Gawain on Marriage: The Textual Tradition of the De coniuge non ducenda
Studies and Texts 79. 1986. xii, 104 pp. ISBN 978–0–88844–079–2
The De coniuge non ducenda (composed ca. 1225–1250) was one of the most popular antimatrimonial satires of the later Middle Ages. It is a cheerful poem and not very serious. Its protagonist is the Arthurian hero Gawain, who was known not only for valour but also for unfortunate entanglements with women. He is planning to marry, but three “angels,” Peter of Corbeil, Lawrence of Durham and John Chrysostom (representing a trinity of Power, Wisdom and Grace), set out to dissuade him. Their arguments are drawn partly from traditional antifeminist satire and biblical proverbs, but they stress not the obstacles that marriage poses to the scholar or cleric but the disadvantages for the ordinary working man.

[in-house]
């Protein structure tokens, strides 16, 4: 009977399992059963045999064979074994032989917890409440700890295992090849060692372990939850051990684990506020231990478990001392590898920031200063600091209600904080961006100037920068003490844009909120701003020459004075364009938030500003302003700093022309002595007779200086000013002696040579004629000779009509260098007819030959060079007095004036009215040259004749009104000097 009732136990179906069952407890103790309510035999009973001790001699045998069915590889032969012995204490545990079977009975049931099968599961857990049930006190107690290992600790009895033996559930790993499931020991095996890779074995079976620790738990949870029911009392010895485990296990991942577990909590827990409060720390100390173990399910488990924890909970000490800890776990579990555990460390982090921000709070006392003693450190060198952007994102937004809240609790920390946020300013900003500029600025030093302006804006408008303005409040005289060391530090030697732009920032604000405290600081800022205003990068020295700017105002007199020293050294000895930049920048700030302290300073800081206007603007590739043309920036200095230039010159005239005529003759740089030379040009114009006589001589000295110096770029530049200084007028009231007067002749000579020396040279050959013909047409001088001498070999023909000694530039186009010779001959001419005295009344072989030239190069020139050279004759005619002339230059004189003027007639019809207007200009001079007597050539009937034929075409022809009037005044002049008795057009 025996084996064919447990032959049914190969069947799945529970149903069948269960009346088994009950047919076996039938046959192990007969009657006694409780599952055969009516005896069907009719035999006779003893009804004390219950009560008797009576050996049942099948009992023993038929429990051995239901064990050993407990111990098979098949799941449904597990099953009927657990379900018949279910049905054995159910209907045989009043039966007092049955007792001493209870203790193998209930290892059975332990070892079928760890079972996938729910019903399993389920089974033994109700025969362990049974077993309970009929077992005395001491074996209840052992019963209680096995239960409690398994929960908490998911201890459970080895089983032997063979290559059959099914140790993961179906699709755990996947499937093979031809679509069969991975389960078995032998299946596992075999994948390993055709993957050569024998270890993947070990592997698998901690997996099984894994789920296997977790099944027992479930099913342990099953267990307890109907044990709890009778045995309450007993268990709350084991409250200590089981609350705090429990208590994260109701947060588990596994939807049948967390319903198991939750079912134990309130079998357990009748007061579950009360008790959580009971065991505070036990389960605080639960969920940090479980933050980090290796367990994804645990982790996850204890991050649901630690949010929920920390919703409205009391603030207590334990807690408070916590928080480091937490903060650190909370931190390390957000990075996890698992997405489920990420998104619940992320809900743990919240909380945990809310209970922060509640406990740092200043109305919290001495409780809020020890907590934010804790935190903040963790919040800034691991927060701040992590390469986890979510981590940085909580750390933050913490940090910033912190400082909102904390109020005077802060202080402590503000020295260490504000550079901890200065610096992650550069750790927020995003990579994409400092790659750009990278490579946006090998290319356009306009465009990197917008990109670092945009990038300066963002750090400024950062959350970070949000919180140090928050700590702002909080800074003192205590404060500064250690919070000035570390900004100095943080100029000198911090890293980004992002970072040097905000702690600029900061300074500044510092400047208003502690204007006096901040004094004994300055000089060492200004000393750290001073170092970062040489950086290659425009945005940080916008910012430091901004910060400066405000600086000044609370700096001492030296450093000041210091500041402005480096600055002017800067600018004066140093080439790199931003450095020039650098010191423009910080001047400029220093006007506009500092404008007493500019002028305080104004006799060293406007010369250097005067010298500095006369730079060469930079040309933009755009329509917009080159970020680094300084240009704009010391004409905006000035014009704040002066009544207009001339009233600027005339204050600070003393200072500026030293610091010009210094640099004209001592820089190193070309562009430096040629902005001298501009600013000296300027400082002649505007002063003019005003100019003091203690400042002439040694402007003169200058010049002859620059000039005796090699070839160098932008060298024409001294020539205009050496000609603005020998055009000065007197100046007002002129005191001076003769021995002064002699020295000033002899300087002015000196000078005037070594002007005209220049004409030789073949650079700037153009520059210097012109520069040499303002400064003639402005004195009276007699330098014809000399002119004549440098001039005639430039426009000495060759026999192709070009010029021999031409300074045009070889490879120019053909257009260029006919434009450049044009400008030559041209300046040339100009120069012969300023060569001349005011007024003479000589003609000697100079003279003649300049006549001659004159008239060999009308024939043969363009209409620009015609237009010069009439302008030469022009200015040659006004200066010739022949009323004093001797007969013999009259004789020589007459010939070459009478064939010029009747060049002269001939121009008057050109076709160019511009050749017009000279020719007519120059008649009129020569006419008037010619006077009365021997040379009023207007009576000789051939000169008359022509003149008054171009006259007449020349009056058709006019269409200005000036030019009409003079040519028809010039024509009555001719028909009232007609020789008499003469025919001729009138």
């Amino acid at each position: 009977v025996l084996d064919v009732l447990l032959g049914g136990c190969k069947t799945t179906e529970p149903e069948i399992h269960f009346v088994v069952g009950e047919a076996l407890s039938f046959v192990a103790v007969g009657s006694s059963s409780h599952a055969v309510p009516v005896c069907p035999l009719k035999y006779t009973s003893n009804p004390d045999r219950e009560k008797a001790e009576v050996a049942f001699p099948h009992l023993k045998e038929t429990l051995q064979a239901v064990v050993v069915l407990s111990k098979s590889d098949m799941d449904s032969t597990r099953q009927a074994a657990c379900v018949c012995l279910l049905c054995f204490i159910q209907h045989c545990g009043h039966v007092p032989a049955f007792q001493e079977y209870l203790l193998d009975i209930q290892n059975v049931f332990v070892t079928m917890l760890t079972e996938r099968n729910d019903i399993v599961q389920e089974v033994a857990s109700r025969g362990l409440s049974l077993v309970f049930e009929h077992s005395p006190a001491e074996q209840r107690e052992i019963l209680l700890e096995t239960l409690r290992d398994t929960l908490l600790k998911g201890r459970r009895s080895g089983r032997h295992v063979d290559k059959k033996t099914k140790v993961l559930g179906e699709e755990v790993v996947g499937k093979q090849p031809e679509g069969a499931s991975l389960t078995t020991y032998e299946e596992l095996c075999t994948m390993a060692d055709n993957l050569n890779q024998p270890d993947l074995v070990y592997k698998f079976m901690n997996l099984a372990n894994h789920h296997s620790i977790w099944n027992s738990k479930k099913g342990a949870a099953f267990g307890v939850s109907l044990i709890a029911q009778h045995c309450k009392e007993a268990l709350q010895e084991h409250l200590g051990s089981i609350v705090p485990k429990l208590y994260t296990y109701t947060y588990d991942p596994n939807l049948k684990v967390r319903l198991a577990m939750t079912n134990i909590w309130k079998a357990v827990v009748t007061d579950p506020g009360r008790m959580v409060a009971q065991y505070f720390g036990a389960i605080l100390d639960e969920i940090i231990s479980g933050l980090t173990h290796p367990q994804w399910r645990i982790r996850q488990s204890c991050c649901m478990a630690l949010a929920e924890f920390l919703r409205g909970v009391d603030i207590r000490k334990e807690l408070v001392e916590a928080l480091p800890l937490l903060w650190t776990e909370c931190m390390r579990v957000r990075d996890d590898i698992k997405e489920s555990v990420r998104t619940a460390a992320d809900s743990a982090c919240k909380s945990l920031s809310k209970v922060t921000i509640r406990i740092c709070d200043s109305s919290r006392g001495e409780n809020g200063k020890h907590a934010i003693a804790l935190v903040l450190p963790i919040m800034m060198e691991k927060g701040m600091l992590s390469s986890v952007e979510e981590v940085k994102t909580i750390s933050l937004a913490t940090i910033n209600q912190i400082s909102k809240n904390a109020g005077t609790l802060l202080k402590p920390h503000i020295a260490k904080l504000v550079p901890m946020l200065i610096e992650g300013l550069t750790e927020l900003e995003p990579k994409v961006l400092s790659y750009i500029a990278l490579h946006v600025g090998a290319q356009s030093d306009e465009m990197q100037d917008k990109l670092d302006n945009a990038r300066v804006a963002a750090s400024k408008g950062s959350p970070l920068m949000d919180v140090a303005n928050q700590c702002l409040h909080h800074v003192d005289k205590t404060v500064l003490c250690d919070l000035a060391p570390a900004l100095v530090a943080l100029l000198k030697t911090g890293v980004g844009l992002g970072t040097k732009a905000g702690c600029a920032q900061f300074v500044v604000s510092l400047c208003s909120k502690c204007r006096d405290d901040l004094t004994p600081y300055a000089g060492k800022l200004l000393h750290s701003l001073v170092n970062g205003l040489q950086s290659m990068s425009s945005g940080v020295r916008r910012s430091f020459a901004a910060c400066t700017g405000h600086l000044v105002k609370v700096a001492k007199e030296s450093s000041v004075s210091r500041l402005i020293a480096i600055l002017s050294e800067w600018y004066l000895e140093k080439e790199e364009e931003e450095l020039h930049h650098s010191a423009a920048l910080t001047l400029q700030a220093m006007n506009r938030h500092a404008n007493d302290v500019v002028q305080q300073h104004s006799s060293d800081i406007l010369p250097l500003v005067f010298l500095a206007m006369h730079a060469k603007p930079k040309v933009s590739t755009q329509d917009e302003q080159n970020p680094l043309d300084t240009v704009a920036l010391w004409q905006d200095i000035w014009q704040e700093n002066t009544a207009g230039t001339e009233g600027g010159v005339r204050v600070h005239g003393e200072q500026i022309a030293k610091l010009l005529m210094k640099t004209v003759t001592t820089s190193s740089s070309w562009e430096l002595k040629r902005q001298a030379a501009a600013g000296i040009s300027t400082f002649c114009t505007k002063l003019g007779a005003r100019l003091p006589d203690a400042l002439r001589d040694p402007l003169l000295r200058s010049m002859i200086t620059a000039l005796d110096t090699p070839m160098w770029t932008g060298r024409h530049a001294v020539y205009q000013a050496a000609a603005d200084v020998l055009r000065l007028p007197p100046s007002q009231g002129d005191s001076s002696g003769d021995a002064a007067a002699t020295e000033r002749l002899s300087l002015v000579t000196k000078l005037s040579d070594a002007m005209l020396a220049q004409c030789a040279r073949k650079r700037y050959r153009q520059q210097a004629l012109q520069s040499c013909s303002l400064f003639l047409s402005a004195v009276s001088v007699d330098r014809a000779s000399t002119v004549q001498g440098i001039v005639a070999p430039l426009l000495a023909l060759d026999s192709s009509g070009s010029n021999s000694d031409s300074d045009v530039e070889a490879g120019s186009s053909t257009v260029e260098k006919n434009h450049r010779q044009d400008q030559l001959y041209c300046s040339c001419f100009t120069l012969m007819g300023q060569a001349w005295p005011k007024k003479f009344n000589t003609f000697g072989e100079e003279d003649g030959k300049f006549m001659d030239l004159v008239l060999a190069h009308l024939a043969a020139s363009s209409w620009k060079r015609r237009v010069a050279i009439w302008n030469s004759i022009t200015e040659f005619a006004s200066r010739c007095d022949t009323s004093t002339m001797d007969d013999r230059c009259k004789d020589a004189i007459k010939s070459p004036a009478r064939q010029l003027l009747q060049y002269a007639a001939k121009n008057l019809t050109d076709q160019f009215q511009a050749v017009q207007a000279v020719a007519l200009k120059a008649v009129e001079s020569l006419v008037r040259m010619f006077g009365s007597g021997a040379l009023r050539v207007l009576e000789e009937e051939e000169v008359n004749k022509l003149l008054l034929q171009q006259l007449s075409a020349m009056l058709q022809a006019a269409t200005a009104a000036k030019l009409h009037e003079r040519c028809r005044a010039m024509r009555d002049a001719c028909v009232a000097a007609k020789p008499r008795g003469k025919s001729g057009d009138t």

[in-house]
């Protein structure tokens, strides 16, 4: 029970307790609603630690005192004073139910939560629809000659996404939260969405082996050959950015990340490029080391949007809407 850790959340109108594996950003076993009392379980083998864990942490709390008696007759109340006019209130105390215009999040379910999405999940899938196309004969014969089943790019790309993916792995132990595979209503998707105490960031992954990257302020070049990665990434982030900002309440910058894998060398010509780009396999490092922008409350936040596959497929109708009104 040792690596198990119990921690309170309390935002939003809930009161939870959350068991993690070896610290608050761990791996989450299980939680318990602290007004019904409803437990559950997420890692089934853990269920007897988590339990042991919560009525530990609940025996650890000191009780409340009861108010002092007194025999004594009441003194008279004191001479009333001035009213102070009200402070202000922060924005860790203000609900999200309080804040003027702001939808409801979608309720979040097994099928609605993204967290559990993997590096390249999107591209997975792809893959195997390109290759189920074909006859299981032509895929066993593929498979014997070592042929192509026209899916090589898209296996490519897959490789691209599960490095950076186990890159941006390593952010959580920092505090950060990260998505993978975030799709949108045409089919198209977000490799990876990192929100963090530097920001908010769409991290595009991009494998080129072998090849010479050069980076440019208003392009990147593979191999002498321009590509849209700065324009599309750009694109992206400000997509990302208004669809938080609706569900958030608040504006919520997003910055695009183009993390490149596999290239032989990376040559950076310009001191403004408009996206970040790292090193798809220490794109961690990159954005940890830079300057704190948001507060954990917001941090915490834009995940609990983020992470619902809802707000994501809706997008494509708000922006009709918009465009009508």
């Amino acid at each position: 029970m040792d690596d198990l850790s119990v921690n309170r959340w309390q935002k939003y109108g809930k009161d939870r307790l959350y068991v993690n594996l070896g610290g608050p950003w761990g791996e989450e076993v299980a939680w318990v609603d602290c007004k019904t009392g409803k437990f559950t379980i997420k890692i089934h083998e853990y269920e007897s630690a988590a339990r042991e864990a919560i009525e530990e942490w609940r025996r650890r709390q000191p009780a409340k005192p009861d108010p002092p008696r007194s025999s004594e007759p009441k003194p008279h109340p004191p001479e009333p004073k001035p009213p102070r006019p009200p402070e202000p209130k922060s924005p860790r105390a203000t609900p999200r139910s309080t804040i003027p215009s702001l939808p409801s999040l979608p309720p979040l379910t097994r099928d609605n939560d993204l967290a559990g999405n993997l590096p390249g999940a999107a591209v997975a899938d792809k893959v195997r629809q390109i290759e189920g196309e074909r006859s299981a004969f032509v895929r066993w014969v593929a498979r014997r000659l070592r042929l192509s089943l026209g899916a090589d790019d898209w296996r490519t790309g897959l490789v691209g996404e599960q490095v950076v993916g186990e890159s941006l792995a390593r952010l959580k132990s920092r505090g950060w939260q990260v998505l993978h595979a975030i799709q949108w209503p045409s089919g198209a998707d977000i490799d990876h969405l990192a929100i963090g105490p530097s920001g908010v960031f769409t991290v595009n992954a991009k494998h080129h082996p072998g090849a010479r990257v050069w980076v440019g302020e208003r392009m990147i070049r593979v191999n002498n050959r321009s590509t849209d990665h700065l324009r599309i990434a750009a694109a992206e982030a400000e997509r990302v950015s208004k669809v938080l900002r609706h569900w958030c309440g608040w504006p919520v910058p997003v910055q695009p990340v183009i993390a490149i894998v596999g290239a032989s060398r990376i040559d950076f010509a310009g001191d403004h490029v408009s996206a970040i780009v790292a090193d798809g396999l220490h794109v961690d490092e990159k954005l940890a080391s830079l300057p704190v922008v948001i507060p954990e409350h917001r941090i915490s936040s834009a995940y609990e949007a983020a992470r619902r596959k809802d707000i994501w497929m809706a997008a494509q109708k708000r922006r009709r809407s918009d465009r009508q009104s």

The poem survives in over fifty manuscripts. The present edition is the first to utilize all the manuscripts, to describe the structure of the poem, and to analyze the textual transmission. Close study of the manuscripts reveals a broad division into two main traditions, A and B, but also suggests that the poem was often known by heart, and so the text was contaminated from remembered versions and perhaps sometimes even written down from memory. Also, scribes felt free to extemporize and to write their own lines. The text edited here, from Cambridge, Corpus Christi College MS 450, represents as closely as possible the poem’s best-known (and probably earliest) form. The modern English verse translation attempts to capture the light-hearted tone. There is a selective apparatus of variants and a commentary on sources, points of interest for the textual tradition, etc. The Appendix presents briefly three later adaptations of the poem, in Latin, French, and Middle English.
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